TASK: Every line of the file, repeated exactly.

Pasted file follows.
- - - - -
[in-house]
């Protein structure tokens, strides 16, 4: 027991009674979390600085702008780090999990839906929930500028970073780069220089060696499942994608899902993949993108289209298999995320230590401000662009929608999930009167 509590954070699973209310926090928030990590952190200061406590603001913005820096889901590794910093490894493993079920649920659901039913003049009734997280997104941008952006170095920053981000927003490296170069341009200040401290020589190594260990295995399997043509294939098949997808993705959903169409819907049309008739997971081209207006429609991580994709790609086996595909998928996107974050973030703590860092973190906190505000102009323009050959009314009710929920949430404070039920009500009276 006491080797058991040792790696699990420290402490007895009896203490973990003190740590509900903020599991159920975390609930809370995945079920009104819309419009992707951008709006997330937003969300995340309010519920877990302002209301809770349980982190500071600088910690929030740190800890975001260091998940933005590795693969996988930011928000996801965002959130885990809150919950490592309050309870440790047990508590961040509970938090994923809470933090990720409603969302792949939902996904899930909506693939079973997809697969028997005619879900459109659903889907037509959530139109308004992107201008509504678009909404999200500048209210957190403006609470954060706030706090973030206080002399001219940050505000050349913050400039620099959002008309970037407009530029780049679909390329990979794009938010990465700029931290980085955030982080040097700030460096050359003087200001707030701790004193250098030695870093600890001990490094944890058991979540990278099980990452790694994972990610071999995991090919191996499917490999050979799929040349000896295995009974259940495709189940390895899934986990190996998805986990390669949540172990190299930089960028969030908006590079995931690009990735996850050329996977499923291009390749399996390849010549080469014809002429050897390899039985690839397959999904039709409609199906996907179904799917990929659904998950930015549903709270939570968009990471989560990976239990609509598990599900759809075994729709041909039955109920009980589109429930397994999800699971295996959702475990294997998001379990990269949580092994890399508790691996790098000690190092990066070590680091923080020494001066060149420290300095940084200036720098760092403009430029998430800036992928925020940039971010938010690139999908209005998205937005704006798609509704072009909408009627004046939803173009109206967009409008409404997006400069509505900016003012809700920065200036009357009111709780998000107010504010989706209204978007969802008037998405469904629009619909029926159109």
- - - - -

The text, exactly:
[in-house]
């Protein structure tokens, strides 16, 4: 027991009674979390600085702008780090999990839906929930500028970073780069220089060696499942994608899902993949993108289209298999995320230590401000662009929608999930009167 509590954070699973209310926090928030990590952190200061406590603001913005820096889901590794910093490894493993079920649920659901039913003049009734997280997104941008952006170095920053981000927003490296170069341009200040401290020589190594260990295995399997043509294939098949997808993705959903169409819907049309008739997971081209207006429609991580994709790609086996595909998928996107974050973030703590860092973190906190505000102009323009050959009314009710929920949430404070039920009500009276 006491080797058991040792790696699990420290402490007895009896203490973990003190740590509900903020599991159920975390609930809370995945079920009104819309419009992707951008709006997330937003969300995340309010519920877990302002209301809770349980982190500071600088910690929030740190800890975001260091998940933005590795693969996988930011928000996801965002959130885990809150919950490592309050309870440790047990508590961040509970938090994923809470933090990720409603969302792949939902996904899930909506693939079973997809697969028997005619879900459109659903889907037509959530139109308004992107201008509504678009909404999200500048209210957190403006609470954060706030706090973030206080002399001219940050505000050349913050400039620099959002008309970037407009530029780049679909390329990979794009938010990465700029931290980085955030982080040097700030460096050359003087200001707030701790004193250098030695870093600890001990490094944890058991979540990278099980990452790694994972990610071999995991090919191996499917490999050979799929040349000896295995009974259940495709189940390895899934986990190996998805986990390669949540172990190299930089960028969030908006590079995931690009990735996850050329996977499923291009390749399996390849010549080469014809002429050897390899039985690839397959999904039709409609199906996907179904799917990929659904998950930015549903709270939570968009990471989560990976239990609509598990599900759809075994729709041909039955109920009980589109429930397994999800699971295996959702475990294997998001379990990269949580092994890399508790691996790098000690190092990066070590680091923080020494001066060149420290300095940084200036720098760092403009430029998430800036992928925020940039971010938010690139999908209005998205937005704006798609509704072009909408009627004046939803173009109206967009409008409404997006400069509505900016003012809700920065200036009357009111709780998000107010504010989706209204978007969802008037998405469904629009619909029926159109």